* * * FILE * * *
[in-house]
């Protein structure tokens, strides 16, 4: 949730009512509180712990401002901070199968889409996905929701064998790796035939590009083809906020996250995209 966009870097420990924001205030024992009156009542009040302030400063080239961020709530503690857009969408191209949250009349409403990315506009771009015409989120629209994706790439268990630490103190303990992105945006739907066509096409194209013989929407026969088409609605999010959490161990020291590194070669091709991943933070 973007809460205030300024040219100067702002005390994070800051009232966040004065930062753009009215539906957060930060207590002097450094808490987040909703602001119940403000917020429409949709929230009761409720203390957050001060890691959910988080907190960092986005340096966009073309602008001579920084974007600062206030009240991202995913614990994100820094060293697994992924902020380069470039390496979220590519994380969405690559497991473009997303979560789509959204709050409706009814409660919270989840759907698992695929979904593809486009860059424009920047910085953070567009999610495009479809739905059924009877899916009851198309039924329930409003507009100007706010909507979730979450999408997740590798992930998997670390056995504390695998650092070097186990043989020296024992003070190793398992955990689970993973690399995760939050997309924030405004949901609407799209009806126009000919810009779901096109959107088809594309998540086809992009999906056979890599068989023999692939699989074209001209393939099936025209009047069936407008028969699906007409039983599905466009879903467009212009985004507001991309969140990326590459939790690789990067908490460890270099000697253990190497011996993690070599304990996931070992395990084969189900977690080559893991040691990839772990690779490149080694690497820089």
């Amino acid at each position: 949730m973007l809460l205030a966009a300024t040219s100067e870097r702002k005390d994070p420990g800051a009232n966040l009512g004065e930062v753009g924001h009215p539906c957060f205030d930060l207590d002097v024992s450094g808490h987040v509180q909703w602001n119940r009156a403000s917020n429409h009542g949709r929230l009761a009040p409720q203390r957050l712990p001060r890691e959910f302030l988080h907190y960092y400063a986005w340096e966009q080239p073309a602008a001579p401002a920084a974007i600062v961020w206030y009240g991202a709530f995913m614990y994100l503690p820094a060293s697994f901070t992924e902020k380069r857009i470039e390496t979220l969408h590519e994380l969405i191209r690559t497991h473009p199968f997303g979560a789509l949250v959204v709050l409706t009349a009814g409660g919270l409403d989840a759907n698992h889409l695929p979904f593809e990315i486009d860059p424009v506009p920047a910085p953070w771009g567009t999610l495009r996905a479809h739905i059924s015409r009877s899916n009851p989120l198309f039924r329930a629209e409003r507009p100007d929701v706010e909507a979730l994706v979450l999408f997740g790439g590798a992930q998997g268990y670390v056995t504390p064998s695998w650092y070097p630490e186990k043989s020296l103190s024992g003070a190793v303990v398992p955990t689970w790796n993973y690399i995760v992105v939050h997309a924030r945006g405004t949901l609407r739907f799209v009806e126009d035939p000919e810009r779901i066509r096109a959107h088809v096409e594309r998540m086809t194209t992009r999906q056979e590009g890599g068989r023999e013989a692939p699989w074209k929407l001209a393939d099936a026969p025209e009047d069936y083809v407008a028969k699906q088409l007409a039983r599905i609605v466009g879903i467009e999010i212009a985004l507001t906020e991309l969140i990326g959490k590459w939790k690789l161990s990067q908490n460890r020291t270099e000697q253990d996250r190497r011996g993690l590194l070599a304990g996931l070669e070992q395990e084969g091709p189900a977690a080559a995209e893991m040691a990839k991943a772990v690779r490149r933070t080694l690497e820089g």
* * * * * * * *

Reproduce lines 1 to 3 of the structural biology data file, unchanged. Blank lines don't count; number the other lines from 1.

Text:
[in-house]
């Protein structure tokens, strides 16, 4: 949730009512509180712990401002901070199968889409996905929701064998790796035939590009083809906020996250995209 966009870097420990924001205030024992009156009542009040302030400063080239961020709530503690857009969408191209949250009349409403990315506009771009015409989120629209994706790439268990630490103190303990992105945006739907066509096409194209013989929407026969088409609605999010959490161990020291590194070669091709991943933070 973007809460205030300024040219100067702002005390994070800051009232966040004065930062753009009215539906957060930060207590002097450094808490987040909703602001119940403000917020429409949709929230009761409720203390957050001060890691959910988080907190960092986005340096966009073309602008001579920084974007600062206030009240991202995913614990994100820094060293697994992924902020380069470039390496979220590519994380969405690559497991473009997303979560789509959204709050409706009814409660919270989840759907698992695929979904593809486009860059424009920047910085953070567009999610495009479809739905059924009877899916009851198309039924329930409003507009100007706010909507979730979450999408997740590798992930998997670390056995504390695998650092070097186990043989020296024992003070190793398992955990689970993973690399995760939050997309924030405004949901609407799209009806126009000919810009779901096109959107088809594309998540086809992009999906056979890599068989023999692939699989074209001209393939099936025209009047069936407008028969699906007409039983599905466009879903467009212009985004507001991309969140990326590459939790690789990067908490460890270099000697253990190497011996993690070599304990996931070992395990084969189900977690080559893991040691990839772990690779490149080694690497820089």
């Amino acid at each position: 949730m973007l809460l205030a966009a300024t040219s100067e870097r702002k005390d994070p420990g800051a009232n966040l009512g004065e930062v753009g924001h009215p539906c957060f205030d930060l207590d002097v024992s450094g808490h987040v509180q909703w602001n119940r009156a403000s917020n429409h009542g949709r929230l009761a009040p409720q203390r957050l712990p001060r890691e959910f302030l988080h907190y960092y400063a986005w340096e966009q080239p073309a602008a001579p401002a920084a974007i600062v961020w206030y009240g991202a709530f995913m614990y994100l503690p820094a060293s697994f901070t992924e902020k380069r857009i470039e390496t979220l969408h590519e994380l969405i191209r690559t497991h473009p199968f997303g979560a789509l949250v959204v709050l409706t009349a009814g409660g919270l409403d989840a759907n698992h889409l695929p979904f593809e990315i486009d860059p424009v506009p920047a910085p953070w771009g567009t999610l495009r996905a479809h739905i059924s015409r009877s899916n009851p989120l198309f039924r329930a629209e409003r507009p100007d929701v706010e909507a979730l994706v979450l999408f997740g790439g590798a992930q998997g268990y670390v056995t504390p064998s695998w650092y070097p630490e186990k043989s020296l103190s024992g003070a190793v303990v398992p955990t689970w790796n993973y690399i995760v992105v939050h997309a924030r945006g405004t949901l609407r739907f799209v009806e126009d035939p000919e810009r779901i066509r096109a959107h088809v096409e594309r998540m086809t194209t992009r999906q056979e590009g890599g068989r023999e013989a692939p699989w074209k929407l001209a393939d099936a026969p025209e009047d069936y083809v407008a028969k699906q088409l007409a039983r599905i609605v466009g879903i467009e999010i212009a985004l507001t906020e991309l969140i990326g959490k590459w939790k690789l161990s990067q908490n460890r020291t270099e000697q253990d996250r190497r011996g993690l590194l070599a304990g996931l070669e070992q395990e084969g091709p189900a977690a080559a995209e893991m040691a990839k991943a772990v690779r490149r933070t080694l690497e820089g």